Methods: T1-weighted structural MRI was acquired from 44 BD (25 female [F] and 19 male [M]) and 58 (28 F and 30 M) healthy control (HC) adolescents (13-21 years old). Whole-brain and region-of-interest (ROI) analyses examined structural volume and cortical thickness using FreeSurfer. ROIs included the ventrolateral prefrontal cortex (vlPFC), anterior cingulate cortex (ACC), amygdala and hippocampus. General linear models evaluated sex-by-diagnosis interactions, controlling for age and intracranial volume.

Results: Whole-brain analysis revealed sex-by-diagnosis interactions in the left supramarginal gyrus (SMG) (P = .02, η  = 0.02) and right inferior parietal lobule (IPL) volumes (P = .04, η  = 0.01). Sex differences in HCs were found in the SMG (M > F) and IPL (F > M). In BD, sex differences were reversed and of smaller magnitude in the SMG (M < F) and of greater magnitude in the IPL (F > M), driven by trends towards smaller SMG and IPL in BD vs HC male participants (P = .05 and .14). Whole-brain analyses for cortical thickness, and ROI analyses for volume and cortical thickness, were not significant.

Conclusions: Normative sex differences may be disrupted in adolescent BD in the SMG and IPL, heteromodal association network hubs responsible for higher order integration of cognitive and emotional processing. Unexpectedly, these findings may inform our understanding of aberrant brain structure in adolescent BD male patients, rather than female patients. Future work should focus on replication, as well as the impact of puberty status and sex hormones on measures of brain structure and function.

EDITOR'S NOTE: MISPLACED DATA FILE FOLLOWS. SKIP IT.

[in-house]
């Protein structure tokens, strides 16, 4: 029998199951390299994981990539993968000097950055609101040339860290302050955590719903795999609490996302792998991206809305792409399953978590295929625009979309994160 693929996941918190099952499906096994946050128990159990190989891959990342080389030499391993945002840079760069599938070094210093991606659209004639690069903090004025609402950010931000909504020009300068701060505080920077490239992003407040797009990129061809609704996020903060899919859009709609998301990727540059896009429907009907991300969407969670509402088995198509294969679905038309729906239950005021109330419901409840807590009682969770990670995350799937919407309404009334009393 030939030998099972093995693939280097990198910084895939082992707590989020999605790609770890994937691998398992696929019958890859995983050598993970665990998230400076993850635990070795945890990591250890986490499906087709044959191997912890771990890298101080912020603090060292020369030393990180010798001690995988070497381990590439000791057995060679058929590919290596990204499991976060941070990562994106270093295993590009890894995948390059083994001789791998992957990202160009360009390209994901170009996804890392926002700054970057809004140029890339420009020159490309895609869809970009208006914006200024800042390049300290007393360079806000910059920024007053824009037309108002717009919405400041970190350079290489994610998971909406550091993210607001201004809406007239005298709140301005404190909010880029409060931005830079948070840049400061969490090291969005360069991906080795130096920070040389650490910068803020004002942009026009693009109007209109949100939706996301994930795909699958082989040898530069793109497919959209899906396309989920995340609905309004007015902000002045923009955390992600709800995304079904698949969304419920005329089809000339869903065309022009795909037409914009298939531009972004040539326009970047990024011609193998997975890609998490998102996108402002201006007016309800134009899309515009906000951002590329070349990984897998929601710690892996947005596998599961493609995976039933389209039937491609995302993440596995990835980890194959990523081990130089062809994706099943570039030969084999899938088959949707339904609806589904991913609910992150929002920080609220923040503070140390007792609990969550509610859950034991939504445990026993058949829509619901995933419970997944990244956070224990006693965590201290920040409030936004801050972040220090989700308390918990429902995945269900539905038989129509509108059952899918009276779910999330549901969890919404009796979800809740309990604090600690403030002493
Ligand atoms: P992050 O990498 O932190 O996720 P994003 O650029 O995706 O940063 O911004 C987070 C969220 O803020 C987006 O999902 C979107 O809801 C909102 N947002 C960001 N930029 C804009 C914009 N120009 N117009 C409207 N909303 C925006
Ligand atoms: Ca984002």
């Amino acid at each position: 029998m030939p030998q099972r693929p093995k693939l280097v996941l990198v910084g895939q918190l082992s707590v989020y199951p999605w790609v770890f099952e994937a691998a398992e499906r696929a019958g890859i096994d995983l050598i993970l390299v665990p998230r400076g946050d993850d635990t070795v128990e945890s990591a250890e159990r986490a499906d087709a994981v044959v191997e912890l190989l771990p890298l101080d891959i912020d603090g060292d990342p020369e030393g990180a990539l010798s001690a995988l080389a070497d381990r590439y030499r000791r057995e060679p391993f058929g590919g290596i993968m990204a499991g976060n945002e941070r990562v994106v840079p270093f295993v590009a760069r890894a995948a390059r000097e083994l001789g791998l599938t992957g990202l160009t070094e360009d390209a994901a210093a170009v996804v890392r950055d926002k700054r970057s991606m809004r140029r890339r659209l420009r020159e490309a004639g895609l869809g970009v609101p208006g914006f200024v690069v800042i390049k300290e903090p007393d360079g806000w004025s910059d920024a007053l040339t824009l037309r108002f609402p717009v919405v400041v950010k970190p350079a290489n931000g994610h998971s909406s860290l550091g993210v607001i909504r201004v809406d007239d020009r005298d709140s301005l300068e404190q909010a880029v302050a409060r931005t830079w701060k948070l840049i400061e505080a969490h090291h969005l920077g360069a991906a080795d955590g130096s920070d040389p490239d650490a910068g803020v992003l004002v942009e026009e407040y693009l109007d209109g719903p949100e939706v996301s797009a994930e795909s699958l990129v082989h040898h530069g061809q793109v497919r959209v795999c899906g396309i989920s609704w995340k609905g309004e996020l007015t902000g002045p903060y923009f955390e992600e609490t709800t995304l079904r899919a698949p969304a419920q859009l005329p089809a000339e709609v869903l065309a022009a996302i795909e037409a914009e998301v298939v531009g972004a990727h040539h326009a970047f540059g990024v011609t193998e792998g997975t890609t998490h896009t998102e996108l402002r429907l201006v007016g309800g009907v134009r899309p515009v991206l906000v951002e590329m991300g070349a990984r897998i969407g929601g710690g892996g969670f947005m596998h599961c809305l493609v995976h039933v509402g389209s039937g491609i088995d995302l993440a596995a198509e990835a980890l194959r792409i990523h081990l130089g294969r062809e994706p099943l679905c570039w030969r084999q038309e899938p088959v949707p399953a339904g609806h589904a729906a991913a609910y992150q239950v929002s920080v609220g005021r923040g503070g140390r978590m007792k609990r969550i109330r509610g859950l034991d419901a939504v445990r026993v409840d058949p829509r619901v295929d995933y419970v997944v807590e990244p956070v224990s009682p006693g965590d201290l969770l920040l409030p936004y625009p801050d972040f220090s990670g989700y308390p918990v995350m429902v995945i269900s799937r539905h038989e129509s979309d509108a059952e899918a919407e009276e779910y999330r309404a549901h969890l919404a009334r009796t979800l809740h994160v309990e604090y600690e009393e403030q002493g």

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http://dx.doi.org/10.1111/bdi.12663DOI Listing
June 2018

Increased cerebral blood flow among adolescents with bipolar disorder at rest is reduced following acute aerobic exercise.

J Affect Disord 2017 Jan 21;208:205-213. Epub 2016 Oct 21.

Heart and Stroke Foundation Canadian Partnership for Stroke Recovery, Sunnybrook Research Institute, Toronto, ON, Canada; Psychiatry, Sunnybrook Research Institute, Toronto, ON, Canada.

Objective: Cerebral blood flow (CBF) is altered in mood disorders but has not been examined among adolescents with bipolar disorder (BD). Similarly, little is known about the acute neurophysiologic effects of aerobic exercise in BD. We therefore compared CBF between adolescents with and without BD at rest and acutely following a single exercise session.

Methods: Thirty-one adolescents with BD and 20 age and sex-matched controls participated in this study. CBF magnetic resonance images (MRI) were acquired using arterial spin labeling at a baseline as well as 15 and 45min after a single 20-min session of recumbent cycling. Voxel-based CBF analyses compared groups at baseline and after exercise. Clinical, body mass index (BMI) and exercise-induced feelings inventory (EFI) data were examined for their influence on CBF findings.

Results: Baseline CBF was increased in medial frontal and middle cingulate regions in BD compared to controls. Analysis of the acute CBF changes revealed pronounced exercise-related decreases in CBF in BD. Exercise-related feelings of exhaustion were associated with CBF changes in frontal but not parietal regions.

Discussion: A single bout of moderate-intensity aerobic exercise reduced regional CBF to a greater extent in BD compared to controls; these time dependent CBF responses were associated with exercise-induced feelings of exhaustion.
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http://dx.doi.org/10.1016/j.jad.2016.08.060DOI Listing
January 2017